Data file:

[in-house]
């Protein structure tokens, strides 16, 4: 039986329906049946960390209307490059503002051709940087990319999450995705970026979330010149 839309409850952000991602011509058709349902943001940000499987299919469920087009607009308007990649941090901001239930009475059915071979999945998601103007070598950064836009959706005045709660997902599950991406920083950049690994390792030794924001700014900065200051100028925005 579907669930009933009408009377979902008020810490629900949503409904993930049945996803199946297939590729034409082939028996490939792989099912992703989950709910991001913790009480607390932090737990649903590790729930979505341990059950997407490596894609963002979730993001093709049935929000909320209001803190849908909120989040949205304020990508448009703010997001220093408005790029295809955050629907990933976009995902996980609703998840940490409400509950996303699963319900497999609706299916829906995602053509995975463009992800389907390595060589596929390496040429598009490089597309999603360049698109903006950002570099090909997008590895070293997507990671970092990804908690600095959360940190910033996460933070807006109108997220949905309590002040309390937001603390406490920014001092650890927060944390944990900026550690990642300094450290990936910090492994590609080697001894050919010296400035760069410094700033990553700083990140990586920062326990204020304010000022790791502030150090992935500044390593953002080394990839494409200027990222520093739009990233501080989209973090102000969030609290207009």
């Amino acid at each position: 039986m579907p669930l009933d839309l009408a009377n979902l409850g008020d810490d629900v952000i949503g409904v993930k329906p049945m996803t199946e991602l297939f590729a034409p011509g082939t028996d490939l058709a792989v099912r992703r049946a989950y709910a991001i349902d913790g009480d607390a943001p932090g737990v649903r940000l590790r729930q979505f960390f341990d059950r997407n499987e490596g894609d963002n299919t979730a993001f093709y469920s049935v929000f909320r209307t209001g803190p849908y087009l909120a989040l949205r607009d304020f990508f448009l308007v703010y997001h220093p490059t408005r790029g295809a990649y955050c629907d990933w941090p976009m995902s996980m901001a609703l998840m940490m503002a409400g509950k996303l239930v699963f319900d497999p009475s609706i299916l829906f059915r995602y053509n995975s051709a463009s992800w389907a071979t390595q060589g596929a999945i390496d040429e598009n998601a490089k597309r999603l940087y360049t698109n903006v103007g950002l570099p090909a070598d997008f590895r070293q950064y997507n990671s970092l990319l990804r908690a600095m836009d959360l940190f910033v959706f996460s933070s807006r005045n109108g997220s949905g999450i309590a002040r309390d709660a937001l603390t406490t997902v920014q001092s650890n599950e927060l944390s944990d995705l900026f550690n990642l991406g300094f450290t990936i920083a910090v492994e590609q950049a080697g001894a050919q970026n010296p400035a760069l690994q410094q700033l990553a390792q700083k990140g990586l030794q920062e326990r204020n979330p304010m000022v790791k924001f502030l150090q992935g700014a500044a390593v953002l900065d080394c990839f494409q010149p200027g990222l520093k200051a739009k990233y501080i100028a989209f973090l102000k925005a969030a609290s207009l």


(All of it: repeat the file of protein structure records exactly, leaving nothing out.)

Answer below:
[in-house]
């Protein structure tokens, strides 16, 4: 039986329906049946960390209307490059503002051709940087990319999450995705970026979330010149 839309409850952000991602011509058709349902943001940000499987299919469920087009607009308007990649941090901001239930009475059915071979999945998601103007070598950064836009959706005045709660997902599950991406920083950049690994390792030794924001700014900065200051100028925005 579907669930009933009408009377979902008020810490629900949503409904993930049945996803199946297939590729034409082939028996490939792989099912992703989950709910991001913790009480607390932090737990649903590790729930979505341990059950997407490596894609963002979730993001093709049935929000909320209001803190849908909120989040949205304020990508448009703010997001220093408005790029295809955050629907990933976009995902996980609703998840940490409400509950996303699963319900497999609706299916829906995602053509995975463009992800389907390595060589596929390496040429598009490089597309999603360049698109903006950002570099090909997008590895070293997507990671970092990804908690600095959360940190910033996460933070807006109108997220949905309590002040309390937001603390406490920014001092650890927060944390944990900026550690990642300094450290990936910090492994590609080697001894050919010296400035760069410094700033990553700083990140990586920062326990204020304010000022790791502030150090992935500044390593953002080394990839494409200027990222520093739009990233501080989209973090102000969030609290207009």
């Amino acid at each position: 039986m579907p669930l009933d839309l009408a009377n979902l409850g008020d810490d629900v952000i949503g409904v993930k329906p049945m996803t199946e991602l297939f590729a034409p011509g082939t028996d490939l058709a792989v099912r992703r049946a989950y709910a991001i349902d913790g009480d607390a943001p932090g737990v649903r940000l590790r729930q979505f960390f341990d059950r997407n499987e490596g894609d963002n299919t979730a993001f093709y469920s049935v929000f909320r209307t209001g803190p849908y087009l909120a989040l949205r607009d304020f990508f448009l308007v703010y997001h220093p490059t408005r790029g295809a990649y955050c629907d990933w941090p976009m995902s996980m901001a609703l998840m940490m503002a409400g509950k996303l239930v699963f319900d497999p009475s609706i299916l829906f059915r995602y053509n995975s051709a463009s992800w389907a071979t390595q060589g596929a999945i390496d040429e598009n998601a490089k597309r999603l940087y360049t698109n903006v103007g950002l570099p090909a070598d997008f590895r070293q950064y997507n990671s970092l990319l990804r908690a600095m836009d959360l940190f910033v959706f996460s933070s807006r005045n109108g997220s949905g999450i309590a002040r309390d709660a937001l603390t406490t997902v920014q001092s650890n599950e927060l944390s944990d995705l900026f550690n990642l991406g300094f450290t990936i920083a910090v492994e590609q950049a080697g001894a050919q970026n010296p400035a760069l690994q410094q700033l990553a390792q700083k990140g990586l030794q920062e326990r204020n979330p304010m000022v790791k924001f502030l150090q992935g700014a500044a390593v953002l900065d080394c990839f494409q010149p200027g990222l520093k200051a739009k990233y501080i100028a989209f973090l102000k925005a969030a609290s207009l």